By now most persons who are interested in Accounts and who love to crunch numbers and interpret tables would have read, what to my mind is a well-researched case study titled 'Jamaica Financial Sector Adjustment Company (FINSAC) – Loan Recovery and Asset Disposal Units written by Yale University student, Corey N. Runkel and published in the Journal of Financial Crises.
Under the heading 'At a Glance' on page 343, in the middle of the final paragraph, Runkel writes "...Loan recoveries proceeded slowly - only J$5.7 billion was recovered by 2001. (Capitals for emphasis) FINSAC SOLD THE BALANCE TO AN AMERICAN BANK IN JANUARY 2002; UNDER THE SALE AGREEMENT, JAMAICA RECEIVED A PORTION OF THE LOAN RECOVERIES BEYOND J$1.1 BILLION ADVANCE.

Why was it necessary for the P J Patterson-led administration, with Omar Davies as the Minister of Finance, to undertake such a transaction?

In the book TOO BLACK TO SUCCEED: THE FINSAC EXPERIENCE by Valerie C. Dixon, in Appendix F on page 219, the former Minister of Industry and Commerce, Claude Clarke, in the then P J Patterson led administration, with Omar Davies as Finance Minister had this to say:
“…In the midst of the most fertile and dynamic world economy in a century, a devastating plague of debt struck Jamaica and no other place on Earth. The deadly virus spread through the economy like an epidemic. Factories collapsed like bodies before the Black Plague.”
Runkel, in his case study, stated that “…Two World Bank loans supported FINSAC in the planning and sale of its Non-Performing Loans (NPLs) to the US-based BEAL BANK, which ultimately resold this debt to the US-based Jamaica Redevelopment Foundation (JRF). (Yes – you read correctly.) FINSAC received public criticism over Jamaica Redevelopment Foundation’s continued pursuit of debtors into the 2010s, the sale of FINSAC’s debts to a FOREIGN DEBT COLLECTOR, and the continued application of interest to principal amounts (Miles 2017).”
The Jamaica Redevelopment Foundation (JRF) is a household name, as it is still in pursuit of debtors into the 2020s. The original Texan debt collector was the late Dennis Joslin, who was the founder of the Jamaica Redevelopment Foundation Inc. (JRF). The JRF, a subsidiary of Beal bank from Texas, had contracted the late Dennis Joslin Jamaica (DJJ) to carry out the loan collections.
It would appear that this foreign Beale Bank subsequently formed the JAMAICA REDEVELOPMENT FOUNDATION in the State of Texas, as well as in Jamaica and that the then Jamaican Government, through the then Minister of Finance, granted them exemption from the Money Lending Act and in so doing, (although the portfolios sold to them were supposed to be PRINCIPAL ONLY, as were taken from the banks), it allowed this foreign Collection Agency to use the principal plus interests and penalties, an action that is ILLEGAL in the United States and especially in Texas, the first state to enact laws for consumer protection, referencing specifically accrual of interest on Non-Performing Loans (NPL) – (IRS – THE TEXAS USURY TRAP?).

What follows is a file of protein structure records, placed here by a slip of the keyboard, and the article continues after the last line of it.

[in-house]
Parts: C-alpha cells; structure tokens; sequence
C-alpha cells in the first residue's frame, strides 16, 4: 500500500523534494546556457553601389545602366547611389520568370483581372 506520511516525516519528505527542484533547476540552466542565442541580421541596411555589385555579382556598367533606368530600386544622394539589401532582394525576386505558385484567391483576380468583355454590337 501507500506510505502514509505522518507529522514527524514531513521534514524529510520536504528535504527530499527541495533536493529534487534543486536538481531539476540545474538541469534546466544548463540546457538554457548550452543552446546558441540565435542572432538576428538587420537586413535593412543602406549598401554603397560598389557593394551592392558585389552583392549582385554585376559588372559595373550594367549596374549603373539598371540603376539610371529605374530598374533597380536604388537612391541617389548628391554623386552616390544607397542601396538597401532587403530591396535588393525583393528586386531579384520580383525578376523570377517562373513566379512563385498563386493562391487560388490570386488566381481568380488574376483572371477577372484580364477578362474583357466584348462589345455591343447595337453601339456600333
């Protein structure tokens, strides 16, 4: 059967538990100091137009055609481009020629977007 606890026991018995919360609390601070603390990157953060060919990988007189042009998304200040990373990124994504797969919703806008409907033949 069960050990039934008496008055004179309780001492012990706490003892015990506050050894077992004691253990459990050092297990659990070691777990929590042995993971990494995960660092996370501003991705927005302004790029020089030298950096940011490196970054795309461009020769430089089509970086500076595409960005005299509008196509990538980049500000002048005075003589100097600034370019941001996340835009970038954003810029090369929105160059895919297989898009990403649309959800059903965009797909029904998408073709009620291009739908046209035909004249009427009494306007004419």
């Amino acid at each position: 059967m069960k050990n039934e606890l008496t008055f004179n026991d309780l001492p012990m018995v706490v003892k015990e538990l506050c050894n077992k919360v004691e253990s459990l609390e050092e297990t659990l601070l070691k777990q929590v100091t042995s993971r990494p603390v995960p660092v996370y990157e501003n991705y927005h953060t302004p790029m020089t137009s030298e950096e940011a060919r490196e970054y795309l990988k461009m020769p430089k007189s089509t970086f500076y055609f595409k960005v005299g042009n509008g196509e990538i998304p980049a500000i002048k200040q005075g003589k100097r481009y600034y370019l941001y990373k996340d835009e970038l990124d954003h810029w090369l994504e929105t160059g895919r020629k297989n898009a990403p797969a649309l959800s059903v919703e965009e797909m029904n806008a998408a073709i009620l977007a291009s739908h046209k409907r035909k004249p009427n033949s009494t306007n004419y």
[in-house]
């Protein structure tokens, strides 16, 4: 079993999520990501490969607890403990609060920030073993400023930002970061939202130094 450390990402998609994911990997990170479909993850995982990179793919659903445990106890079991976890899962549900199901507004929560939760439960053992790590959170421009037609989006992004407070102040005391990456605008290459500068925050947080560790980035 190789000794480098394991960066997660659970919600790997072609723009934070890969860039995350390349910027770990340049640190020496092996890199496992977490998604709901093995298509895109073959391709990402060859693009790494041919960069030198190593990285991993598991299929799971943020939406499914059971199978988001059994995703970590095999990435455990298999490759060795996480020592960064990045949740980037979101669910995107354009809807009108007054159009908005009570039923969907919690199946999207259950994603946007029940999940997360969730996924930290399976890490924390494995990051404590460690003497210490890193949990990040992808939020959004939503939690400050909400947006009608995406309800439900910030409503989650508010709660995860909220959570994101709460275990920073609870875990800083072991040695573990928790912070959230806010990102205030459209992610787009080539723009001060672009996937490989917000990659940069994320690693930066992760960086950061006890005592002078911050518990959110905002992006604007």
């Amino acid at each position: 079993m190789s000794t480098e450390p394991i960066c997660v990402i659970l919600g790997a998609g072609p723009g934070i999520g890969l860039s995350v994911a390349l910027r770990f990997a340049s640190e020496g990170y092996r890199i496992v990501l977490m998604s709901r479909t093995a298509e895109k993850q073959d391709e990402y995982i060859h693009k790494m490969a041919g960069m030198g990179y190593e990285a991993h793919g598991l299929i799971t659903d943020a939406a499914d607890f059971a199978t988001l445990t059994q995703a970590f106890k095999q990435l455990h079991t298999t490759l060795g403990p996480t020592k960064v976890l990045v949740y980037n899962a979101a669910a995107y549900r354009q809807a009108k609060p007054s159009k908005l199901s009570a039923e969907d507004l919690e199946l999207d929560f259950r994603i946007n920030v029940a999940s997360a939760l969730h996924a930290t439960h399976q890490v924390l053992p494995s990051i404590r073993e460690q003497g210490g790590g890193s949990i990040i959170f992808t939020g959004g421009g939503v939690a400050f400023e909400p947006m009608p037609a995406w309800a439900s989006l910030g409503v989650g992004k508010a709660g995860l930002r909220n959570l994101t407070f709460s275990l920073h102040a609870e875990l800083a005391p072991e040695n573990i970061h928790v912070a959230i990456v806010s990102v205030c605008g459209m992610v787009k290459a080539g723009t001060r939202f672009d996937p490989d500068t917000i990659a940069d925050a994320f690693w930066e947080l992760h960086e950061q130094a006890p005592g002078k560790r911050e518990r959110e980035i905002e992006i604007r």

Conclusion to PART 1:
It is difficult for thinking persons not to draw the conclusion that the then Minister of Finance was aware of these laws, and especially the Usury Laws of Texas, hence the reason he made the decision to amend the Money Lending Act to accommodate Jamaica Redevelopment Foundation (JRF) to illegally extort maximum returns from each loan, in total disregard for the plight of the 44,000 local businesses which were devastated by the harsh economic condition of the 1990s at a time, as former Minister Claude Clarke said in Appendix F page 219 TOO BLACK TO SUCCEED: THE FINSAC EXPERIENCE by Valerie C. Dixon “…Thousands of healthy Jamaican businesses, some of which had grown to become regional and world-beaters, were disdainfully discarded by our national economic stewards as “bad debtors who were greedy and did not know how to run their businesses”. And sadly, the most gullible Jamaican population at the time bought into this terrible lie. Just to give an example, Mutual Life Insurance Company, co-founded by our national hero George William Gordon, was over 100 years when it was deliberately destroyed, was one of the insurance companies that was a so-called “bad debtor that did not know what it was doing.”
Corey N. Runkel’s case study is very useful, as it highlights (knowingly or unknowingly) possible reasons why some FINSAC Debtors are still being hounded in 2022 by the JRF, to seize their homes and other assets, since borrowers posted real estate as collateral for many loans. After 25 years, FINSAC cannot be wound up, as it was and may still be a party to several ongoing court cases. Many persons are still suffering from the actions of the US-Based Jamaica Redevelopment Foundation (JRF), and in many instances, the very people (read lawyers) who were supposed to assist them, are the very ones, it would seem, who have taken advantage of them.

Read Appendix B in the book TOO BLACK TO SUCCEED: THE FINSAC EXPERIENCE by Valerie C. Dixon, the article by Garfield Higgins titled ‘OMAR WOULD HAVE SERVED JAMAICA BETTER HAD HE STAYED IN ACADEMIA’.



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